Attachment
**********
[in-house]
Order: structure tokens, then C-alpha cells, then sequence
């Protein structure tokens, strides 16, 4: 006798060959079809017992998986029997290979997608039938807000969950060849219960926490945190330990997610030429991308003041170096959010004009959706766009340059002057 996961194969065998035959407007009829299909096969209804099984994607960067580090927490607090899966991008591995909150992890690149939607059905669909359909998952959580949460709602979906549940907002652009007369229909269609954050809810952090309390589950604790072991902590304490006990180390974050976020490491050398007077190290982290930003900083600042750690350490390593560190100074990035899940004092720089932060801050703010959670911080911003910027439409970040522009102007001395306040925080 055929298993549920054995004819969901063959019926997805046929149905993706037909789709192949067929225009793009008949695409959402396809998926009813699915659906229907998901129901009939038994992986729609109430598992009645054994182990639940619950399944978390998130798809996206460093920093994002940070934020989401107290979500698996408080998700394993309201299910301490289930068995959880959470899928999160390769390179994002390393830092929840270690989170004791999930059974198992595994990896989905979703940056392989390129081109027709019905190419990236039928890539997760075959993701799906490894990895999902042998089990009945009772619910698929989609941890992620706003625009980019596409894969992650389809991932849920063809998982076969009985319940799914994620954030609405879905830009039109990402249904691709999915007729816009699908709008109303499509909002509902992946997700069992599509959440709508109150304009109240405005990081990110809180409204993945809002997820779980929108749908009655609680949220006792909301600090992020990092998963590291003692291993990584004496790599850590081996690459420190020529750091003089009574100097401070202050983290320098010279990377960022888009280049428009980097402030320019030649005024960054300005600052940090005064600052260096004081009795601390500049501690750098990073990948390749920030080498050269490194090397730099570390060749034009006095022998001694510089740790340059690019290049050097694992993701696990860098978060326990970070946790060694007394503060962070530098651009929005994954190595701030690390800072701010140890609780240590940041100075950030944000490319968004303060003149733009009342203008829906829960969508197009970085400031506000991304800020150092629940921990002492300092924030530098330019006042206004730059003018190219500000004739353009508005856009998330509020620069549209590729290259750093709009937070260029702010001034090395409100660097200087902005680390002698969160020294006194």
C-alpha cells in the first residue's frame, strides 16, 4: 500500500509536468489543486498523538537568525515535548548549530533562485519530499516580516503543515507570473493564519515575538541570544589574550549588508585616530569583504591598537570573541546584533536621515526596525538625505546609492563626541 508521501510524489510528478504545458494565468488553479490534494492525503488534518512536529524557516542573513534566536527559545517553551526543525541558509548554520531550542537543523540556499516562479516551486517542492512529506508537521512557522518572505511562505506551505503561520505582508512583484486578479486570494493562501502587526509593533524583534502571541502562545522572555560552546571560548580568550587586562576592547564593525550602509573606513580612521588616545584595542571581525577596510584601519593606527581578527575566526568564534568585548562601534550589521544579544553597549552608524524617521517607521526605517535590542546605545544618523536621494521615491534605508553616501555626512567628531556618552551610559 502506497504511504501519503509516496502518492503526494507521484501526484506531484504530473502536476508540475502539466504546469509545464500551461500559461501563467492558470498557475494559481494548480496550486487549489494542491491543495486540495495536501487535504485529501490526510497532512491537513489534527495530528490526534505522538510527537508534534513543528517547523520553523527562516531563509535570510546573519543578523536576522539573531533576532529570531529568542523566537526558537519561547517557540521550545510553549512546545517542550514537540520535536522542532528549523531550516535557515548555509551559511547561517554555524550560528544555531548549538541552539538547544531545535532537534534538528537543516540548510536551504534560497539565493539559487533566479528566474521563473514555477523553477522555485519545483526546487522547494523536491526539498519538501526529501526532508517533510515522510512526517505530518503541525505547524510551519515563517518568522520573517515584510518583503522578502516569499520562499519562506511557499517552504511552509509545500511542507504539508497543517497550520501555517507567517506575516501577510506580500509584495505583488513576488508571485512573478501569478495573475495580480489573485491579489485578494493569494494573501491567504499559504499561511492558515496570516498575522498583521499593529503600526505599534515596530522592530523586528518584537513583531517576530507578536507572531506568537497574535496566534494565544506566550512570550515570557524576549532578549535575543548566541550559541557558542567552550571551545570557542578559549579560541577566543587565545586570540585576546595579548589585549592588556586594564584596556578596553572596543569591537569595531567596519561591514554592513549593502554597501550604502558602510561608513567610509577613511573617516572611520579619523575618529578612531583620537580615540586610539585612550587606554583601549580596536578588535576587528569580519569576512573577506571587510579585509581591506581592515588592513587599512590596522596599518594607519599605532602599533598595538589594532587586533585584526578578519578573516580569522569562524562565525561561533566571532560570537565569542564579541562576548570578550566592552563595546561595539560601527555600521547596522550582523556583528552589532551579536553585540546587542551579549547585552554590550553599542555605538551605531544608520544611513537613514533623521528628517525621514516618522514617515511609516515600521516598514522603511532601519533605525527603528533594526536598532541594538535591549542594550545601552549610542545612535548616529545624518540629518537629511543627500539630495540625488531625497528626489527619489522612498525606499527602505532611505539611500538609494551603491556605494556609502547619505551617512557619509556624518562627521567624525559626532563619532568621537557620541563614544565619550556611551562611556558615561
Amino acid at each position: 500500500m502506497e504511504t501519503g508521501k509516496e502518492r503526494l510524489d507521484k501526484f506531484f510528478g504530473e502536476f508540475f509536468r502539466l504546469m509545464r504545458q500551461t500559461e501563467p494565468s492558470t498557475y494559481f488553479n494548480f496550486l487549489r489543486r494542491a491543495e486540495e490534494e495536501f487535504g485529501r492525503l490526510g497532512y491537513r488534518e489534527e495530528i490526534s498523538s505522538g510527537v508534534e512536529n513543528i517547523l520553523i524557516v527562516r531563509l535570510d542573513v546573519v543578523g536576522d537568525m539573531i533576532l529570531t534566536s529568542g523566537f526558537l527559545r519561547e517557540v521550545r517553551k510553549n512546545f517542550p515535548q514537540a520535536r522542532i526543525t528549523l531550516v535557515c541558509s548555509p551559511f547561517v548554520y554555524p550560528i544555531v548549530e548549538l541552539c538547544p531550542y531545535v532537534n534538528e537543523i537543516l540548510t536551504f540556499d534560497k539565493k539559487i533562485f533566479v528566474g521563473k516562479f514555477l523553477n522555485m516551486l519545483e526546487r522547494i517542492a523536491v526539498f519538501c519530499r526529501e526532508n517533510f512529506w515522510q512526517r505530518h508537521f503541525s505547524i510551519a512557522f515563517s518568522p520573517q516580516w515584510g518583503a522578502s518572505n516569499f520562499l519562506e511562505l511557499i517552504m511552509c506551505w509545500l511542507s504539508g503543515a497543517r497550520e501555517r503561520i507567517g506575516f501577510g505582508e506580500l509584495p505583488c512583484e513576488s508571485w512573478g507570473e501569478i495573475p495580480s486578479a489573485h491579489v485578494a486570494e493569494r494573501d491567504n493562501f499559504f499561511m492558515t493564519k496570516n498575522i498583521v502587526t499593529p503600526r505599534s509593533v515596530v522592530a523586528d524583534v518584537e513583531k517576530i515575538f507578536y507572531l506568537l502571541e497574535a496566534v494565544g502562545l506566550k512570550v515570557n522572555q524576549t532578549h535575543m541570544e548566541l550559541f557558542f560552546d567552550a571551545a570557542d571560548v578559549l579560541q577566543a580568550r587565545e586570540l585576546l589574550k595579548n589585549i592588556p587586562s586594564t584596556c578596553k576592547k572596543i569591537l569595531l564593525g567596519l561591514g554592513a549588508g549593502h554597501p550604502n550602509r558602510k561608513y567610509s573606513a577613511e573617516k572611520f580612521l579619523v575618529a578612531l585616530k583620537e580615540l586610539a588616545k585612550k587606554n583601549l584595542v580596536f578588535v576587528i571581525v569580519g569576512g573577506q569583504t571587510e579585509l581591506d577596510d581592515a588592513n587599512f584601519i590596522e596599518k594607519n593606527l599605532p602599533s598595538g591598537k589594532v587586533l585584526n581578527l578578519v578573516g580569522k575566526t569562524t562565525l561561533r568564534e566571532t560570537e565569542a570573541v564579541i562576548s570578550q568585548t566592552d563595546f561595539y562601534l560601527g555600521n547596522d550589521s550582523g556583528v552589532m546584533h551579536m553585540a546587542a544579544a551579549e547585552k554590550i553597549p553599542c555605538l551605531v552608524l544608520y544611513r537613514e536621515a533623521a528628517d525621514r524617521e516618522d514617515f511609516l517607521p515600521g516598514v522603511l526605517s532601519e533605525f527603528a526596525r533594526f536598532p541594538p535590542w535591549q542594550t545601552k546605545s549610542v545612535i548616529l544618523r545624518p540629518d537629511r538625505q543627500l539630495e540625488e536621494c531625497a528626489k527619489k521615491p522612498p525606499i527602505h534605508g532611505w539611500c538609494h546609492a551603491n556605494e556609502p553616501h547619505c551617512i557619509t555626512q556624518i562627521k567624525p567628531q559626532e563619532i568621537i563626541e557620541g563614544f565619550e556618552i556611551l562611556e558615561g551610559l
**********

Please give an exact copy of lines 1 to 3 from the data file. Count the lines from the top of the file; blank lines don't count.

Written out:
[in-house]
Order: structure tokens, then C-alpha cells, then sequence
């Protein structure tokens, strides 16, 4: 006798060959079809017992998986029997290979997608039938807000969950060849219960926490945190330990997610030429991308003041170096959010004009959706766009340059002057 996961194969065998035959407007009829299909096969209804099984994607960067580090927490607090899966991008591995909150992890690149939607059905669909359909998952959580949460709602979906549940907002652009007369229909269609954050809810952090309390589950604790072991902590304490006990180390974050976020490491050398007077190290982290930003900083600042750690350490390593560190100074990035899940004092720089932060801050703010959670911080911003910027439409970040522009102007001395306040925080 055929298993549920054995004819969901063959019926997805046929149905993706037909789709192949067929225009793009008949695409959402396809998926009813699915659906229907998901129901009939038994992986729609109430598992009645054994182990639940619950399944978390998130798809996206460093920093994002940070934020989401107290979500698996408080998700394993309201299910301490289930068995959880959470899928999160390769390179994002390393830092929840270690989170004791999930059974198992595994990896989905979703940056392989390129081109027709019905190419990236039928890539997760075959993701799906490894990895999902042998089990009945009772619910698929989609941890992620706003625009980019596409894969992650389809991932849920063809998982076969009985319940799914994620954030609405879905830009039109990402249904691709999915007729816009699908709008109303499509909002509902992946997700069992599509959440709508109150304009109240405005990081990110809180409204993945809002997820779980929108749908009655609680949220006792909301600090992020990092998963590291003692291993990584004496790599850590081996690459420190020529750091003089009574100097401070202050983290320098010279990377960022888009280049428009980097402030320019030649005024960054300005600052940090005064600052260096004081009795601390500049501690750098990073990948390749920030080498050269490194090397730099570390060749034009006095022998001694510089740790340059690019290049050097694992993701696990860098978060326990970070946790060694007394503060962070530098651009929005994954190595701030690390800072701010140890609780240590940041100075950030944000490319968004303060003149733009009342203008829906829960969508197009970085400031506000991304800020150092629940921990002492300092924030530098330019006042206004730059003018190219500000004739353009508005856009998330509020620069549209590729290259750093709009937070260029702010001034090395409100660097200087902005680390002698969160020294006194």